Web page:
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ICN Vic - glucose control in diabetics

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Professor Rinaldo Bellomo is an Intensivist at the Austin Hospital in Melbourne. He is Professor of Medicine at Melbourne University, and Honorary Professor of Medicine at Monash University, Melbourne and The University of Sydney.

He is one of the most eminent researchers in Intensive Care Medicine today and has been named one of the most influential scientific minds of our time.

In this thought-provoking talk Professor Bellomo discusses glycemic control of critically ill diabetic patients in the ICU.

Published in: Health & Medicine
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ICN Vic - glucose control in diabetics

  1. 1. RINALDO BELLOMO INTENSIVE CARE UNIT AUSTIN HOSPITAL, MELBOURNE, AUSTRALIA Defining the correct glucose target in critically ill diabetic patients? (why intensivists are becoming diabetologists)
  2. 2. Glucose control in ICU and post-op  Hyperglycemia in ICU patients is almost universal  Glycaemic control in ICU and post-operatively is an article of faith. The reasons we apply it are:  We are intensivists and we are secretly sworn upon a sacred oath to normalize all physiology  Physiological reasoning (hyperglycemia induces glycosuria. Glycosuria may cause dehydration which may be bad. So we should avoid hyperglycemia)
  3. 3. Why treat hyperglycemia in ICU II  2. Association with specific risk (some diabetics with poor glucose control develop diabetic keotacidosis or hyperomolar non-ketotic diabetic coma. So we should avoid hyperglycemia )  3. Association with general risk (hyperlycemia in ICU is independently associated with mortality and maybe even with infection [which came first hyperglycemia or infection?]. So we should avoid hyperglycemia)
  4. 4. Could we be wrong?
  5. 5. Impossible!
  6. 6. ITT: the new black!
  7. 7. Serious problems  Single centre  Protagonist involved in direct patient care  Outcome to 28 days only  Glycaemic control data only in am bloods  P level low (0.04)  Most of the effect in cardiac surgery patients but with controls carrying a mortality of 5.1%!  High mortality in other controls for a given mean APACHE score
  8. 8. The big trial
  9. 9. IIT increases mortality
  10. 10. The problems with applying belief systems to everyone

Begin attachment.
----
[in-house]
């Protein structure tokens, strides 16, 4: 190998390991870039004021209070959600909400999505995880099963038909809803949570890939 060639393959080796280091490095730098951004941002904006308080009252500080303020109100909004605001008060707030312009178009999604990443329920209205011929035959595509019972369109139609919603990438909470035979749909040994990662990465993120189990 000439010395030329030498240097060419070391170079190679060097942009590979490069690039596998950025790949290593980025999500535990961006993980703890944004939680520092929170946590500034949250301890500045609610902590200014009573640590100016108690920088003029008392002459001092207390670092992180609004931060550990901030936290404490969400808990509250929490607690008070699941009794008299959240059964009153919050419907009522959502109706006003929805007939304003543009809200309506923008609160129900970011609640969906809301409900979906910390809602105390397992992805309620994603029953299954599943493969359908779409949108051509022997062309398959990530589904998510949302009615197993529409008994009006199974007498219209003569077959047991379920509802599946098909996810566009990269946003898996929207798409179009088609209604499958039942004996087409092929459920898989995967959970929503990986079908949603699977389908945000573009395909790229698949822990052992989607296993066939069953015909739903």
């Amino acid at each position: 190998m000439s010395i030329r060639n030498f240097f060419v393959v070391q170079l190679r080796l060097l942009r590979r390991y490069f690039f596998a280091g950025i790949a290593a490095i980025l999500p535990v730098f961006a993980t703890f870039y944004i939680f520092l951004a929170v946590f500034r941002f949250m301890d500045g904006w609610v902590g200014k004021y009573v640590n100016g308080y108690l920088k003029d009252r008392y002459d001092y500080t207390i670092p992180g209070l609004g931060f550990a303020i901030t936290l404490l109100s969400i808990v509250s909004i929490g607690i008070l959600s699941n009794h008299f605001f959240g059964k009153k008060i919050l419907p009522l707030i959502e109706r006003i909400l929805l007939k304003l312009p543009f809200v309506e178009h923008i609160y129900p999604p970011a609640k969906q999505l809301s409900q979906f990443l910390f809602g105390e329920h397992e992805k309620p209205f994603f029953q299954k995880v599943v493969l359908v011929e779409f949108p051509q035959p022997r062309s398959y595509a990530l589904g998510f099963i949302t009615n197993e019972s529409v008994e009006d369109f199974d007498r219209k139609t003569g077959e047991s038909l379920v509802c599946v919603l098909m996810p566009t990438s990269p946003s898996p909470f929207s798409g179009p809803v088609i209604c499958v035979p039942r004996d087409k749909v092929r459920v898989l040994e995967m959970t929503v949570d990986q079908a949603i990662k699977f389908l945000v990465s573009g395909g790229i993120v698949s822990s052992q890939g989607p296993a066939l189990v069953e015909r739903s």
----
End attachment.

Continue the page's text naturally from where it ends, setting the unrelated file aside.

11. 11. As expected
  12. 12. Glycemia in diabetics is different
  13. 13. Hypoglycemia is similar
  14. 14. Despite higher overall glucose levels diabetics develop hypoglycaemia three times as often (which must mostly be iatrogenic)
  15. 15. • High rate of hypoglycemia and 3% excess mortality in intensive control group • Cardiovascular cause of death more common in the intensive control group • Hypo independently associated with increased mortality • Association strongest among patients with distributive shock
  16. 16. hypoglycemia per se may be harmful Chemoreceptors in carotid glomus Cardiac baroreceptor sensitivity Heart rate variability Sympathetic outflow Cardiovascular instability Hypoglycemia
  17. 17. Previous hypoglycaemia increases hypothalamic activation during subsequent hypoglycaemia (which inhibits sympathetic activation – the so-called habituation response to stress)
  18. 18. Hypoglycemia is ”silent” in ICU Which makes it particularly bad 3 4 5 6 7 9 8 10 BloodGlucoseLevel(mmol/L) 3.9 • Activation of hormonal counterregulation – Adrenaline – Noradrenaline – Cortisol – Growth hormone – Glucagon • Neuroglycopenic symptoms – Confusion – Weakness – Drowsiness – etc… No Diabetes invisible
  19. 19. But things may well be even trickier in diabetics! The concept of relative hypoglycemia 3 4 5 6 7 9 8 10 BloodGlucoseLevel(mmol/L) No Diabetes 30% 30% Diabetes • Evidence from ’clamp studies’ • 30% drop from baseline triggers hormonal/neuroglycopenic responses (relative hypoglycemia) • Hypoglycemia counter-regulation can occur within a normal blood glucose range in patients with chronic poor glucose control The adverse effects of hypoglycemia may happen at a normal glucose level in diabetics Do we have reasons to believe this is true?
  20. 20. Questions  How does chronic glycaemic control influence the relationship between acute glycaemia and outcome  What is hypoglycaemia in a diabetic patient?  Is it the same as in a non-diabetic?  Is there a different response?  If so what does it mean?
  21. 21. Conventional range 10-14 mmol/l
  22. 22. Ketones
  23. 23. MIMIC database (Harvard) Mortality and relative hypoglycemia (>30% fall b/w 2 consecutive blood gases)
  24. 24. Frequency of relative hypoglycemia and risk of death
  25. 25. Where to from here?  Evidence that glucose control in ICU matters (NICE- SUGAR trial)  Evidence that hypoglycaemia is bad  Evidence that relative hypoglycaemia exists  Evidence that it may also be bad  Evidence that diabetics (esp. bad ones) are different and at particular risk of relative and absolute hypoglycaemia  Evidence we can assess chronic glycaemic control on admission by HbA1c  Evidence we can decrease relative hypoglycaemia with liberal glycaemic control in diabetics  RCTs applied for and likely to start soon

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